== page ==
Video surveillance

Spending on video surveillance equipment is expected to increase following the attacks on Boston this month. (Viorel Florescu / MCT / April 18, 2013)

Video surveillance, a market that was already on an upward trajectory, is expected to receive a big boost in spending following the bombings in Boston.

The market for video surveillance equipment was already forecast to grow to $20.5 billion in revenue in 2016, up 114% from 2010's revenue of $9.6 billion, according to IHS, an insights and analytics company. But now, IHS says it is recalculating its forecast after the Boston Marathon bombings.

IHS says high-profile terrorist attacks historically have driven governments to increase spending on video surveillance equipment, and the same is expected following the Boston bombings, in which surveillance cameras played a key role in the investigation.

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"While it’s too early to tell exactly what impact the Boston bombing will have, past events -- like 9/11 and the London Underground bombings -- have led to increased government spending on video surveillance for public spaces, particularly in the transport sector," said Paul Everett, an IHS senior manager, in a statement.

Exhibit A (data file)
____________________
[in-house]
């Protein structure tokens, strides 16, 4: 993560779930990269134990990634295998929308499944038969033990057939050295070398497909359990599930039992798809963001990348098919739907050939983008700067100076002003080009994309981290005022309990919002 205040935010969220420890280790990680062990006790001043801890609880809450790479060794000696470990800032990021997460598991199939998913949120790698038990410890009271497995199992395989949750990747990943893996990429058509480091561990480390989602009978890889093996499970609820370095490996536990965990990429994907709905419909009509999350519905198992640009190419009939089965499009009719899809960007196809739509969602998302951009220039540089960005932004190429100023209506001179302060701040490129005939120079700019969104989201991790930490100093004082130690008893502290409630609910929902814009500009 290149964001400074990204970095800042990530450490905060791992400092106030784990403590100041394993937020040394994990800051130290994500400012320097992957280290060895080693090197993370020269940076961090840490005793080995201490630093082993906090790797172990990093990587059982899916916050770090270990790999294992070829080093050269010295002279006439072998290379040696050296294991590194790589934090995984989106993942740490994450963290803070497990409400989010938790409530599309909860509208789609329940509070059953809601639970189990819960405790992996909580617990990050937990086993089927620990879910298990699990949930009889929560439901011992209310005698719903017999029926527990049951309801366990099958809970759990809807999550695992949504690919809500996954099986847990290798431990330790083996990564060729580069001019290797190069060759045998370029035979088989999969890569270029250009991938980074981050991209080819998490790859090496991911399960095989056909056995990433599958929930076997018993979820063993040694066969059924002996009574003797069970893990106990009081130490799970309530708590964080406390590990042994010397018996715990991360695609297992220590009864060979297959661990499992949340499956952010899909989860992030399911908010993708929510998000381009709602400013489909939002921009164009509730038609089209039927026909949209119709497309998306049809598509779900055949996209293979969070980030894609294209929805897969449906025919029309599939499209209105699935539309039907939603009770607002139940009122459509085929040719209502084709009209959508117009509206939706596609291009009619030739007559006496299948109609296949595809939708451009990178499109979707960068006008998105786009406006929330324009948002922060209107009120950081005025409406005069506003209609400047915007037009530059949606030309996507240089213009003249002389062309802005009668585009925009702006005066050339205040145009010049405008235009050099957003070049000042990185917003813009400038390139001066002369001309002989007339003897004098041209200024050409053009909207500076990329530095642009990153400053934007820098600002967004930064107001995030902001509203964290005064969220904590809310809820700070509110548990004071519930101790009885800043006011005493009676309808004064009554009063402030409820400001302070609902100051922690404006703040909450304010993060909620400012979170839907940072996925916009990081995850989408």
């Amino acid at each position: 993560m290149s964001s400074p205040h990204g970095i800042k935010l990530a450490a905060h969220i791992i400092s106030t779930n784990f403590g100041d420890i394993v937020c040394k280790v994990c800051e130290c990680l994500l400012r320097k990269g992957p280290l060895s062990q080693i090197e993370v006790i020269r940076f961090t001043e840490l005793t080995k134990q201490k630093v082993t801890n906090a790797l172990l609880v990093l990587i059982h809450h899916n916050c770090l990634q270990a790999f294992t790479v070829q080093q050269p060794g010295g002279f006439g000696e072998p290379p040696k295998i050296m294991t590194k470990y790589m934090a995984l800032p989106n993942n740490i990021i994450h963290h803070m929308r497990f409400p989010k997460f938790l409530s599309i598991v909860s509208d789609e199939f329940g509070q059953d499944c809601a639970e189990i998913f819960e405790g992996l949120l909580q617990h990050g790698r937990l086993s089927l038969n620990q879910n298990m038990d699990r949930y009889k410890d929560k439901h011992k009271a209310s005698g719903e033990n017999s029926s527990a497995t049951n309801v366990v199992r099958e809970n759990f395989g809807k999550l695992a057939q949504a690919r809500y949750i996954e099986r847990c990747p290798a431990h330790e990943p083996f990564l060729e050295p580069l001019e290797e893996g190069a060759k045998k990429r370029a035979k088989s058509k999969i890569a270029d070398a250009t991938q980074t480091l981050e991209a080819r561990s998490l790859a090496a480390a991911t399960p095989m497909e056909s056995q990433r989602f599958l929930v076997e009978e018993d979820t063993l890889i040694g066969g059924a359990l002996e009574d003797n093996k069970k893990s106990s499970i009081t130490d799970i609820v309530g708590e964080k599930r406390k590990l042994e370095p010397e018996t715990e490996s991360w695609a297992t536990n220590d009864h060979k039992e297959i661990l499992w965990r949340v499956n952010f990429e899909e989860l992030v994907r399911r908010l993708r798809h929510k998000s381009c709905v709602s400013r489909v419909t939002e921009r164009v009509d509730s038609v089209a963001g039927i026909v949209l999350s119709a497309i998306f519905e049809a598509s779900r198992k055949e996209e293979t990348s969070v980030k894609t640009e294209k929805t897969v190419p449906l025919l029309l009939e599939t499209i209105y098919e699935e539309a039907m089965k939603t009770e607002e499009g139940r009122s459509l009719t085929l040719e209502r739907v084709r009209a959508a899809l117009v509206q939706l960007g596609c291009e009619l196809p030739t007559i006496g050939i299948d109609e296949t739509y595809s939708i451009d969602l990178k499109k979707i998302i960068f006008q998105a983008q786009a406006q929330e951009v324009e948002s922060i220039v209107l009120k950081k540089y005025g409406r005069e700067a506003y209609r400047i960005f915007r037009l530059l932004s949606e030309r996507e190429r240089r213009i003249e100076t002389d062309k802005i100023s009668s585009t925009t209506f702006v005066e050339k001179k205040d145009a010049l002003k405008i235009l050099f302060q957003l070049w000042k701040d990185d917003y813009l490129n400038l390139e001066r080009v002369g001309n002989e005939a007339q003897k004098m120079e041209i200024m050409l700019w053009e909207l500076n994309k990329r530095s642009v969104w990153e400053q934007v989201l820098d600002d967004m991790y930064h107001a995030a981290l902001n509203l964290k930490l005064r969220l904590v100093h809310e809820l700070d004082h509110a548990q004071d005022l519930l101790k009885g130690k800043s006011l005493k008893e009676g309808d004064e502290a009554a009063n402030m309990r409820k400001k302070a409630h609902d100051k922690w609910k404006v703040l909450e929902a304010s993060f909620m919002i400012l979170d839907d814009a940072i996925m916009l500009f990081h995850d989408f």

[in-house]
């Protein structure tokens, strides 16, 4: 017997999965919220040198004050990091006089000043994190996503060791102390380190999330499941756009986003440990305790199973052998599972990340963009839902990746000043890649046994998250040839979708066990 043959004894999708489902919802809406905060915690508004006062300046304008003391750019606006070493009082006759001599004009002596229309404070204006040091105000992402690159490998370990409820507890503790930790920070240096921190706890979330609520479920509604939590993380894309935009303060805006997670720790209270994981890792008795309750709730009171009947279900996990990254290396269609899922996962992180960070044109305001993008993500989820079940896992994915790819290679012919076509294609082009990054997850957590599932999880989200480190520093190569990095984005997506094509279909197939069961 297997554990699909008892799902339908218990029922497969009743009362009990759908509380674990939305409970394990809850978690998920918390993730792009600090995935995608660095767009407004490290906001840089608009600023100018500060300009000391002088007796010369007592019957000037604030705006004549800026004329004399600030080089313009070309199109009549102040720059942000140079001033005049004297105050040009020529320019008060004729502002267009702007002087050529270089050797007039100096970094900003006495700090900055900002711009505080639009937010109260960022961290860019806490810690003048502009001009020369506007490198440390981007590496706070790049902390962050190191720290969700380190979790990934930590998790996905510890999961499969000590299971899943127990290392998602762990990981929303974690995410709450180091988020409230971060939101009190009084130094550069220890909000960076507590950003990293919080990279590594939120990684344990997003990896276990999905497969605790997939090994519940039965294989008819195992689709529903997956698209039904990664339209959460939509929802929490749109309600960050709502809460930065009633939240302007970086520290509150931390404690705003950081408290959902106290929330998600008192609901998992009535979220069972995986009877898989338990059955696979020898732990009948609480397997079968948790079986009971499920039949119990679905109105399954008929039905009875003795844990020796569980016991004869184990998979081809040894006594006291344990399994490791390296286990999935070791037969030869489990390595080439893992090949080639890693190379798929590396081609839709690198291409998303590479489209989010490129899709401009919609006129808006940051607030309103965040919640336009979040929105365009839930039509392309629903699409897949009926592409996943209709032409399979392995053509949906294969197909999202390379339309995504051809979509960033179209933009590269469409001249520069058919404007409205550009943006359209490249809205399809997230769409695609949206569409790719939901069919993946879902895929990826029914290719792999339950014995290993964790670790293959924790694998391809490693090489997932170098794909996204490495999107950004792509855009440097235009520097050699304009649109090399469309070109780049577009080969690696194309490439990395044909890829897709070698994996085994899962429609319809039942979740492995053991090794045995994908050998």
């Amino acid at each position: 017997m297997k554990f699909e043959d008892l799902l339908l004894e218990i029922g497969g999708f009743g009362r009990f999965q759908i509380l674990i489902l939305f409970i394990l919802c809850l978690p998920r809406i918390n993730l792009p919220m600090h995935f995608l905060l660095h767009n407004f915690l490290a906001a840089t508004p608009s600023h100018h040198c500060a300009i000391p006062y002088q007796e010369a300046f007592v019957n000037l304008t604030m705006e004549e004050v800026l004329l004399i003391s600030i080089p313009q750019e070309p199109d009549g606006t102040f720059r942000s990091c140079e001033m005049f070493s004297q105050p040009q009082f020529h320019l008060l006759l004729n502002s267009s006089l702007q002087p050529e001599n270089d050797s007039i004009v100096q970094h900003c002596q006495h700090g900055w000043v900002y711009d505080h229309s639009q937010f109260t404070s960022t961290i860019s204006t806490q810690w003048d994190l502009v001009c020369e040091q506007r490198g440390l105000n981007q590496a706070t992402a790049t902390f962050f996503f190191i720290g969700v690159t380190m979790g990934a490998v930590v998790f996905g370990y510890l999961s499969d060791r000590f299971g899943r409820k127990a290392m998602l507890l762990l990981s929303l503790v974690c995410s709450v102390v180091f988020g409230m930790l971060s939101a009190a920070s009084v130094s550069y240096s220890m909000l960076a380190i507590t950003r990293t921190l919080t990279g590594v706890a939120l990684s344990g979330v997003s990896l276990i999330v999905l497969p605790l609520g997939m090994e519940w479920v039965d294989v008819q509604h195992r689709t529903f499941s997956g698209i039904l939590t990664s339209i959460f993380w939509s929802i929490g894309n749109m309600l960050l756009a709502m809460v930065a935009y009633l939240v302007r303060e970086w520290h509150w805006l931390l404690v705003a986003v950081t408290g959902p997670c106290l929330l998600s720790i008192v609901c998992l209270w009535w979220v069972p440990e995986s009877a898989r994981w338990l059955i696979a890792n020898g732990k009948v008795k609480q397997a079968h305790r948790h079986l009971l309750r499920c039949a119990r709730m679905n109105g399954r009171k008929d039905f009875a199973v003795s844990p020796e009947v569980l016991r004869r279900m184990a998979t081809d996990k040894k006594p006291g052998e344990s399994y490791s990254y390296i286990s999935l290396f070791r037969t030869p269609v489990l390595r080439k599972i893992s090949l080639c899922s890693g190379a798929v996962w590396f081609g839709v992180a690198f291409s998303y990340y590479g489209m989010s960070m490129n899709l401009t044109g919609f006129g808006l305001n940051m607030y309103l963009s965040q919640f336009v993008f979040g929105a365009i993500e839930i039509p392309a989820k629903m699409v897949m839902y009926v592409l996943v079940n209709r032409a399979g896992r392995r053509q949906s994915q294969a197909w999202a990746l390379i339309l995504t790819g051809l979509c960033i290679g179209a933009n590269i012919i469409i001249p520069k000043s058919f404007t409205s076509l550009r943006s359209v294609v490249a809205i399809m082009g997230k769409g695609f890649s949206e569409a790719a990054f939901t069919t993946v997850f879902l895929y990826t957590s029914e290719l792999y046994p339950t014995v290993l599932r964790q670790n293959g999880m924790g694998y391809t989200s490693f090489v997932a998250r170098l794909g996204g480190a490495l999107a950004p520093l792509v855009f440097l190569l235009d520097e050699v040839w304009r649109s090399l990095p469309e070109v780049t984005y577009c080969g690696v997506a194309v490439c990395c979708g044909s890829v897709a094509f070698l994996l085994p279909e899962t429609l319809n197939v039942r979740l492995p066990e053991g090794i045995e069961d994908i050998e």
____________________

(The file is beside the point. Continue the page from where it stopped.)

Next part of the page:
IHS had anticipated under $15 billion in spending on video surveillance in 2013 and more than $15 billion in 2014, but those numbers are being recalculated and are expected to go up.

Prior to the bombings, growth in the market was being driven by a transition from analog technologies to network-based security systems.

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